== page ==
- CRISPR-Cas9 technology is used to correct the genetic
mutation responsible for amyotrophic lateral
- Adeno-associated virus is used to transfer the Cas9
gene into motor neurons, which knocks off the SOD1
gene in mice.
- The life span of ALS affected mice treated with gene
therapy extended by 25% compared to those that had not received the
Amyotrophic lateral sclerosis
(ALS) or Lou Gehrig's disease affected patients may find hope in CRISPR-Cas9
gene editing technology. This gene therapy effectively knocked out the disease
causing mutation in ALS model mice which had the human mutation and expanded
their lifespan by 25 percent, shows a new study from the University of
California, Berkeley. The onset of muscle wasting, a characteristic of the
disease which proves to be fatal was delayed by the therapy. The findings are
published in the journal Science Advances
Lateral Sclerosis (ALS)
is a progressive nervous system disorder that primarily affects motor neurons
where the nerve cells gradually die. It is also called Lou Gehrig's disease,
after the baseball player who was diagnosed with it. It affects adults between
the ages of 40 and 70. While the exact cause of the disease remains unknown,
some cases are inherited. ALS
usually begins muscle twitching weakness in a limb, or slurred speech.
The effect of the disease on motor neurons limits the control one has on the
muscles required to move, speak, eat and even breathe. Premature death of motor
neurons in the brain and spinal cord which are crucial to control muscles cause
the disease symptoms. The disease becomes fatal when the muscles that control
Laboratory mice were genetically engineered to contain
the human gene mutations responsible for ALS. The mice expressed mutated genes
that cause about 20 percent of all inherited forms and 2 percent of all case
of ALS worldwide.
"Being able to rescue motor neurons and motor neuron
control over muscle function, especially the diaphragm, is critically important
to being able to not only save patients, but also maintain their quality of
life," said David Schaffer, a professor of chemical and biomolecular
engineering and director of the Berkeley Stem Cell Center.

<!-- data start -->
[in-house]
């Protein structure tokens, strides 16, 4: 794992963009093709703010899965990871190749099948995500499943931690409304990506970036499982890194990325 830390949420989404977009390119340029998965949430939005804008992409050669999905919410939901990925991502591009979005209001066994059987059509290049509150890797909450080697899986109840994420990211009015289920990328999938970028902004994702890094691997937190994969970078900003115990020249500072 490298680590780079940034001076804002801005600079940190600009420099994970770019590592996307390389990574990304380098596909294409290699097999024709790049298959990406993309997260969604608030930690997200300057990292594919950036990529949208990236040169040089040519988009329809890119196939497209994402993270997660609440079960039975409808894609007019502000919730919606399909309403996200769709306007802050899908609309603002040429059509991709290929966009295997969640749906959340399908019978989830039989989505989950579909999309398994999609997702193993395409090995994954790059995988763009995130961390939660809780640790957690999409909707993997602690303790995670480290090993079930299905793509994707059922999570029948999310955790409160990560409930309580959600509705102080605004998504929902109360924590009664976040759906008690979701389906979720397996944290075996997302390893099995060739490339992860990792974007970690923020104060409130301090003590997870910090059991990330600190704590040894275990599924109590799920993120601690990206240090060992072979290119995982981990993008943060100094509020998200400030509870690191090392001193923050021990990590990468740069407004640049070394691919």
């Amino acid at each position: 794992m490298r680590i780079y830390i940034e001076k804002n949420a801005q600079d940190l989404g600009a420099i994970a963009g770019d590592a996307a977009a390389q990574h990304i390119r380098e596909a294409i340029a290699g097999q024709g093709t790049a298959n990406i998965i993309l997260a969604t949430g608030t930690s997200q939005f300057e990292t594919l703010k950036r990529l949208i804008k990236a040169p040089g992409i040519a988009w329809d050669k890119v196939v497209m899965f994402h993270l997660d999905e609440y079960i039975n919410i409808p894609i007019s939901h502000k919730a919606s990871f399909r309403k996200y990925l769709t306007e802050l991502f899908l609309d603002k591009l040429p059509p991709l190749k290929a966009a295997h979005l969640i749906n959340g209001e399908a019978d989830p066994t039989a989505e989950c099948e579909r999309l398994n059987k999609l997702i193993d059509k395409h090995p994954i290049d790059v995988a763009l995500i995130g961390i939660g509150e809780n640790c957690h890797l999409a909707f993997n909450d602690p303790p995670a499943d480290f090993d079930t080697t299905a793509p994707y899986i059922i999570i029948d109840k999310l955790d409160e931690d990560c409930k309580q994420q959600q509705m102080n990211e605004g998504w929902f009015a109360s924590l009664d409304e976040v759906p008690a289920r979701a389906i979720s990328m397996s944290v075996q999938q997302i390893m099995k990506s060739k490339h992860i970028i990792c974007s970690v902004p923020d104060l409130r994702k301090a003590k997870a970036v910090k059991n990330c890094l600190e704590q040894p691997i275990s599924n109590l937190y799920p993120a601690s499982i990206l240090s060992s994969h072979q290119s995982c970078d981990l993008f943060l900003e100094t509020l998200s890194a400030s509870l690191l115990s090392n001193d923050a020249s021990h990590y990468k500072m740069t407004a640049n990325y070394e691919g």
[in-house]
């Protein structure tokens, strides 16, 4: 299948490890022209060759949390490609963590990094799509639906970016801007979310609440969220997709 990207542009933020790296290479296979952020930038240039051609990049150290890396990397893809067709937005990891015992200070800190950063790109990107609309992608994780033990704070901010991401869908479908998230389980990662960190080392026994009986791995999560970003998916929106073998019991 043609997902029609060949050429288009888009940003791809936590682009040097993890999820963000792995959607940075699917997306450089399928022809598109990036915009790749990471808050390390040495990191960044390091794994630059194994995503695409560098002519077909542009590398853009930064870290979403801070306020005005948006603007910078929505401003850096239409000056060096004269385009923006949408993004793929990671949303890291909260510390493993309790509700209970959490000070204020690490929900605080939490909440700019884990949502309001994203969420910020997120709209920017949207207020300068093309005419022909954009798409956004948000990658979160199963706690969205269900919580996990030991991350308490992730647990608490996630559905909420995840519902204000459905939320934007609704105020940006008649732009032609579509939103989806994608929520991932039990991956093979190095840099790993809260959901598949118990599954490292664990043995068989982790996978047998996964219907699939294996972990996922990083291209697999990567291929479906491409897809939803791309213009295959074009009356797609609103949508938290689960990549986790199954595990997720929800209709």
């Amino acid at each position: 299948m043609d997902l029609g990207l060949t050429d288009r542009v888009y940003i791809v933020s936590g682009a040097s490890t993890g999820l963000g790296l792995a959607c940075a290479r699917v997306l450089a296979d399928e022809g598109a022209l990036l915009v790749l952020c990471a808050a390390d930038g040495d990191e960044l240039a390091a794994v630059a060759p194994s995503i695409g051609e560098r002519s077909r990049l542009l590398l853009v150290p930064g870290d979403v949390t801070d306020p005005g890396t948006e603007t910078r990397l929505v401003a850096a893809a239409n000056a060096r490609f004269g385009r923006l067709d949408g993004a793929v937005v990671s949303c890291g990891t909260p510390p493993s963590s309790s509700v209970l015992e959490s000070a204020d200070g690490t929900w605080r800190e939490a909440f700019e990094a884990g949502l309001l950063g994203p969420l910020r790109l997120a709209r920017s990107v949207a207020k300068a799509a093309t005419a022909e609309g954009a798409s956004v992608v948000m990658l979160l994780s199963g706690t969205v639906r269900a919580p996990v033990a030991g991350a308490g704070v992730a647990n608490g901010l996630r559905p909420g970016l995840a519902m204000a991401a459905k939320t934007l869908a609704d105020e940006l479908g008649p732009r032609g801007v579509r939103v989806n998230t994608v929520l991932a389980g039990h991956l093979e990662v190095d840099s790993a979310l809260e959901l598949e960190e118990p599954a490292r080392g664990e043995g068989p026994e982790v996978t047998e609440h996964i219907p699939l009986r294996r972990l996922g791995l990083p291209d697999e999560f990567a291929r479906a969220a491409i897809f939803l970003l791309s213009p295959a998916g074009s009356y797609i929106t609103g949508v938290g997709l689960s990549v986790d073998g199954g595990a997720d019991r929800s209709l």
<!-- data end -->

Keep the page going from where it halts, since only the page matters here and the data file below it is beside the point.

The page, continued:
‘CRISPR technology when used to treat amyotrophic lateral sclerosis (ALS) had an extended lifespan which was nearly about 25 percent.’
The research team used an adeno-associated virus to specifically seek out only motor neurons in the
spinal cord and deliver the Cas9 gene into the nucleus of these cells. In the nucleus, the gene was translated into the Cas9
protein. The Cas9 protein acts as a pair of molecular scissors that cut and disable the
mutant gene SOD1 (superoxide dismutase 1) responsible for ALS.
In mice treated with the CRISPR, the onset of the disease
was delayed by five weeks. Moreover, treated mice lived about a month longer
than the typical four-month lifespan of mice with ALS.
It was found after death that only the only the motor neurons
that had the Cas9 protein in them
had survived, others had died in the course of disease progression.
"The treatment did not make the ALS mice normal and
it is not yet a cure," Schaffer cautioned. "But based upon what I
think is a really strong proof of concept, CRISPR-Cas9
could be a therapeutic molecule for ALS. When we do additional
optimization of the delivery to get CRISPR-Cas9 into an even higher percentage
of cells, we think we are going to see even better increases in lifespan."
- Amyotrophic lateral sclerosis - (https://www.mayoclinic.org/diseases-conditions/amyotrophic-lateral-sclerosis/symptoms-causes/syc-20354022)